Annual Report 2014
by Jim Skrentny
It's been five years since I accepted the position as chair of the First Settlement District. When I wrote my first annual report in 2010, the high-speed rail depot had been recently announced, The Cardinal was reopening, and a new apartment building was being proposed at the corner of E. Main and S. Blair streets. Two of these three became realities as well as many other welcomed additions over the past five years. Our neighborhood continues to improve and strengthen with its abundant and growing variety of living, dining and entertainment options.
Below are highlights from the prior year and for the year ahead:
- The Friends of Crowley Station (FCS) completed improvements to the seating at the Water Utility property on E. Wilson St. Last summer, we installed three additional table and chair sets on the upper deck and continue to see increased use of this space. This summer, raised planting beds will be installed along the railing of the lower deck for the new Crowley Station Community Garden. Gardeners have been working with FCS and the Downtown Community Gardens Group with the aim of creating Madison's newest community garden this spring. FCS will be also be working on getting additional bike parking installed this year.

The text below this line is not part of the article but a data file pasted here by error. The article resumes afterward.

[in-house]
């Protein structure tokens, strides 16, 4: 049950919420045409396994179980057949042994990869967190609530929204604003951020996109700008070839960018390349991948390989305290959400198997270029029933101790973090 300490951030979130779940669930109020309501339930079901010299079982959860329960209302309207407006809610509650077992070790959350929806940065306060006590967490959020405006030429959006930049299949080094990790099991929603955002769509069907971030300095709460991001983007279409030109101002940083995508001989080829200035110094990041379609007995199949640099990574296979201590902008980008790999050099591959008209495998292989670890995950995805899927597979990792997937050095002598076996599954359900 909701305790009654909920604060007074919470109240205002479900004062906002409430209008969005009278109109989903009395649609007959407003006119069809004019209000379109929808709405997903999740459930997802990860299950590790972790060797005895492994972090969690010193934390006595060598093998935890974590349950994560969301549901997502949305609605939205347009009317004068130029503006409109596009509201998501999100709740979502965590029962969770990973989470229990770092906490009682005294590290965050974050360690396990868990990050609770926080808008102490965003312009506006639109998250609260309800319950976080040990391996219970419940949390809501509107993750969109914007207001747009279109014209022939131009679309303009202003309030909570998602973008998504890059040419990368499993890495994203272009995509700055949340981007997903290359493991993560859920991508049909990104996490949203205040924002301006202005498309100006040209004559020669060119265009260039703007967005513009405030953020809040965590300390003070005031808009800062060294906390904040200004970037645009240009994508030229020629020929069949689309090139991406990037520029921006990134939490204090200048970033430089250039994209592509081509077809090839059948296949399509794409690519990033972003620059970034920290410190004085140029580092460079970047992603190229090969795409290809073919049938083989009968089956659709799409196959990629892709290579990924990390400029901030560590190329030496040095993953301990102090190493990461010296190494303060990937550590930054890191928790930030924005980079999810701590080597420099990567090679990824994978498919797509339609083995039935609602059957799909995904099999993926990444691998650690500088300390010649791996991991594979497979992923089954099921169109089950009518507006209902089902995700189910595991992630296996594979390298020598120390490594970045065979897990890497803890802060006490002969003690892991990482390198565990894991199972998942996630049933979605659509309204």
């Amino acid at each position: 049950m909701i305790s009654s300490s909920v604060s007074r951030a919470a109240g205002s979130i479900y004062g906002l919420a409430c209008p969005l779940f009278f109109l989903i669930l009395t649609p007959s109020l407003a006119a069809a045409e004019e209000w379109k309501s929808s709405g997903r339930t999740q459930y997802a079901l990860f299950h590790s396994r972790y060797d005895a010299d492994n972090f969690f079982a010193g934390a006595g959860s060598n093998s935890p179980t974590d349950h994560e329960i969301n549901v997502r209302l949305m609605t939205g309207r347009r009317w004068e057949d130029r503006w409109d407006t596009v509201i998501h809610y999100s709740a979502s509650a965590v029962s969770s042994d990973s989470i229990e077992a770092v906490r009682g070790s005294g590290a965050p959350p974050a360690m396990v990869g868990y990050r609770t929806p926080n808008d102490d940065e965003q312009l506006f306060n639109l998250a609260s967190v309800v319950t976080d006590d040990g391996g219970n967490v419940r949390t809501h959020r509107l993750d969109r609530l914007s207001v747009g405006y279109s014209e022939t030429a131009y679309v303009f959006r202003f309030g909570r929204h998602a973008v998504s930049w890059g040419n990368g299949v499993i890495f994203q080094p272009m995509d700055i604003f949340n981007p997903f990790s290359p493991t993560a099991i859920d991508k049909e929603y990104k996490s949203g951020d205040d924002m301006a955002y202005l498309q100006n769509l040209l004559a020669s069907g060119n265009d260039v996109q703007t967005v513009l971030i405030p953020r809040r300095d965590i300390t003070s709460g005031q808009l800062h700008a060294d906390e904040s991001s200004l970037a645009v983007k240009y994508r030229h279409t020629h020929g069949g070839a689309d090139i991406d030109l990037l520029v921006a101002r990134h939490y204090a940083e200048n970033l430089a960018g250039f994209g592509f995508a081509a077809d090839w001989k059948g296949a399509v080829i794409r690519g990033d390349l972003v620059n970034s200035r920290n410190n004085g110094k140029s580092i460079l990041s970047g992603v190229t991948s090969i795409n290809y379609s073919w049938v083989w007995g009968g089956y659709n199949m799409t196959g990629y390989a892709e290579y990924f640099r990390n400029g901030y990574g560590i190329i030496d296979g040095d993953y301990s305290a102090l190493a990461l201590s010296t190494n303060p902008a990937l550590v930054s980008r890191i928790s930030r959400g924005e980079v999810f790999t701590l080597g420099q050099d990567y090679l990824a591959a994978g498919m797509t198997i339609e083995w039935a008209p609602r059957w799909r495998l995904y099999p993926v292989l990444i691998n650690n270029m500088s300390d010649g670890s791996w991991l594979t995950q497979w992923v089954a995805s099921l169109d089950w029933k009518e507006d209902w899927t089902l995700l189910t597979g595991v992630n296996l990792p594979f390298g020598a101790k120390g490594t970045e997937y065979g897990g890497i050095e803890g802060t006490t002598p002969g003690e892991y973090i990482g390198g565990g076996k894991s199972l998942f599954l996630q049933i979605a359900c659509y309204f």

- JDS Development received unanimous approval for their Judge Doyle Square proposal by the city committee charged with evaluating competing proposals. This reportedly $215 million proposal would add a 350-room hotel behind the Madison Municipal Building, replace the aging Government East Parking Ramp, and add retail/office space and residences. The proposal calls for a substantial public investment potentially nearing $100 million, which is under negotiation. Recommendations will be brought to the City Council by mid-August.
- The South Capitol Transportation Oriented District (SCTOD) Committee has completed its planning study and released its final report and recommendations. These recommendations include ideas for improving access to Lake Monona and Law Park, reconfiguring and simplifying of the intersection of S. Blair, E. Wilson, Williamson Sts., and John Nolen Dr., and changing E. Wilson St. to facilitate better pedestrian, bike and vehicular flow. Ideas range from small changes that can be done in the near term to visionary redevelopment that could dramatically change our side of Law Park.
- Rhythm and Booms will be moving to Lake Monona this summer on Saturday, 6/28, which will bring tens of thousands to what is expected to become another popular downtown event. Some concern was expressed about impacts on our neighborhood, but most are excited by and welcome this new event. Though there has been extensive planning, some unanticipated glitches will likely occur. Impacts on and feedback from our neighborhood will be collected and provided to the event organizers, Madison Festivals, Inc., to ensure the future success of this event.